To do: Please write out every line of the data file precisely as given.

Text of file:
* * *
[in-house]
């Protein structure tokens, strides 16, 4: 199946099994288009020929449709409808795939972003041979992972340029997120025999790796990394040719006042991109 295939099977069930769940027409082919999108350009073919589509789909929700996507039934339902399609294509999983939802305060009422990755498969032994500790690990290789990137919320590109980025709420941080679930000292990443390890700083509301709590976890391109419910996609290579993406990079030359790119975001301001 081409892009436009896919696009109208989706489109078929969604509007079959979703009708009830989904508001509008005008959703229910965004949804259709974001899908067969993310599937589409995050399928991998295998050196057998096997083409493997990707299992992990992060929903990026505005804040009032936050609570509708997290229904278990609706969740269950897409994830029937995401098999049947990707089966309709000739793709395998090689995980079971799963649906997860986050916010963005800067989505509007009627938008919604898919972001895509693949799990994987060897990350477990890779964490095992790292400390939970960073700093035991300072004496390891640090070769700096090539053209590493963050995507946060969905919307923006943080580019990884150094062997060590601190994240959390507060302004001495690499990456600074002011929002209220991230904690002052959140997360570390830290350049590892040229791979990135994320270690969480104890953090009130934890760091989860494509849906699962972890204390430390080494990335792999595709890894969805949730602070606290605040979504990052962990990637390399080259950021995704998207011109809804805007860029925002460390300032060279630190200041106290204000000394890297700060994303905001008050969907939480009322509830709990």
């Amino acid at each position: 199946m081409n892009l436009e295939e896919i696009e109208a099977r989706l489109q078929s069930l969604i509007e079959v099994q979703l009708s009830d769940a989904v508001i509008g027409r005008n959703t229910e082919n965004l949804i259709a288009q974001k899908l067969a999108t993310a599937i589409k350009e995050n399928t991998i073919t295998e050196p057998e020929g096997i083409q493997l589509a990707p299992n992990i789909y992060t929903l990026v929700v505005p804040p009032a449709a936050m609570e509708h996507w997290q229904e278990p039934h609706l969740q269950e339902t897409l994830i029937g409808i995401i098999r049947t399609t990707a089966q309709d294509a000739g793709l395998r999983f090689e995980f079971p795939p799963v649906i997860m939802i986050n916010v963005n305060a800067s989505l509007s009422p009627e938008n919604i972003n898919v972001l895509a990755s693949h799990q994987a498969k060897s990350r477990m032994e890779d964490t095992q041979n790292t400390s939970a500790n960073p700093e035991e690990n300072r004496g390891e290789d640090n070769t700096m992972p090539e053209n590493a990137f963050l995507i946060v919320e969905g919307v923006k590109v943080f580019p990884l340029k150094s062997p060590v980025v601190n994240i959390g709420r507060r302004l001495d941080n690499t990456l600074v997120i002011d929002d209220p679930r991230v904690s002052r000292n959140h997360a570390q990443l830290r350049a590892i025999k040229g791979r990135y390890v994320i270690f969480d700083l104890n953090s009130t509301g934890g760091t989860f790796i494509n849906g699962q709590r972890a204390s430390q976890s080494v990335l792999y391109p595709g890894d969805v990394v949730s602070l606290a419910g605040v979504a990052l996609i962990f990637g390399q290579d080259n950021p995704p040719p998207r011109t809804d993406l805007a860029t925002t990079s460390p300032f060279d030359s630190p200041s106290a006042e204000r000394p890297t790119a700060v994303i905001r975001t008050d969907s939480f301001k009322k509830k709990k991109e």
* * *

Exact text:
[in-house]
């Protein structure tokens, strides 16, 4: 199946099994288009020929449709409808795939972003041979992972340029997120025999790796990394040719006042991109 295939099977069930769940027409082919999108350009073919589509789909929700996507039934339902399609294509999983939802305060009422990755498969032994500790690990290789990137919320590109980025709420941080679930000292990443390890700083509301709590976890391109419910996609290579993406990079030359790119975001301001 081409892009436009896919696009109208989706489109078929969604509007079959979703009708009830989904508001509008005008959703229910965004949804259709974001899908067969993310599937589409995050399928991998295998050196057998096997083409493997990707299992992990992060929903990026505005804040009032936050609570509708997290229904278990609706969740269950897409994830029937995401098999049947990707089966309709000739793709395998090689995980079971799963649906997860986050916010963005800067989505509007009627938008919604898919972001895509693949799990994987060897990350477990890779964490095992790292400390939970960073700093035991300072004496390891640090070769700096090539053209590493963050995507946060969905919307923006943080580019990884150094062997060590601190994240959390507060302004001495690499990456600074002011929002209220991230904690002052959140997360570390830290350049590892040229791979990135994320270690969480104890953090009130934890760091989860494509849906699962972890204390430390080494990335792999595709890894969805949730602070606290605040979504990052962990990637390399080259950021995704998207011109809804805007860029925002460390300032060279630190200041106290204000000394890297700060994303905001008050969907939480009322509830709990």
């Amino acid at each position: 199946m081409n892009l436009e295939e896919i696009e109208a099977r989706l489109q078929s069930l969604i509007e079959v099994q979703l009708s009830d769940a989904v508001i509008g027409r005008n959703t229910e082919n965004l949804i259709a288009q974001k899908l067969a999108t993310a599937i589409k350009e995050n399928t991998i073919t295998e050196p057998e020929g096997i083409q493997l589509a990707p299992n992990i789909y992060t929903l990026v929700v505005p804040p009032a449709a936050m609570e509708h996507w997290q229904e278990p039934h609706l969740q269950e339902t897409l994830i029937g409808i995401i098999r049947t399609t990707a089966q309709d294509a000739g793709l395998r999983f090689e995980f079971p795939p799963v649906i997860m939802i986050n916010v963005n305060a800067s989505l509007s009422p009627e938008n919604i972003n898919v972001l895509a990755s693949h799990q994987a498969k060897s990350r477990m032994e890779d964490t095992q041979n790292t400390s939970a500790n960073p700093e035991e690990n300072r004496g390891e290789d640090n070769t700096m992972p090539e053209n590493a990137f963050l995507i946060v919320e969905g919307v923006k590109v943080f580019p990884l340029k150094s062997p060590v980025v601190n994240i959390g709420r507060r302004l001495d941080n690499t990456l600074v997120i002011d929002d209220p679930r991230v904690s002052r000292n959140h997360a570390q990443l830290r350049a590892i025999k040229g791979r990135y390890v994320i270690f969480d700083l104890n953090s009130t509301g934890g760091t989860f790796i494509n849906g699962q709590r972890a204390s430390q976890s080494v990335l792999y391109p595709g890894d969805v990394v949730s602070l606290a419910g605040v979504a990052l996609i962990f990637g390399q290579d080259n950021p995704p040719p998207r011109t809804d993406l805007a860029t925002t990079s460390p300032f060279d030359s630190p200041s106290a006042e204000r000394p890297t790119a700060v994303i905001r975001t008050d969907s939480f301001k009322k509830k709990k991109e």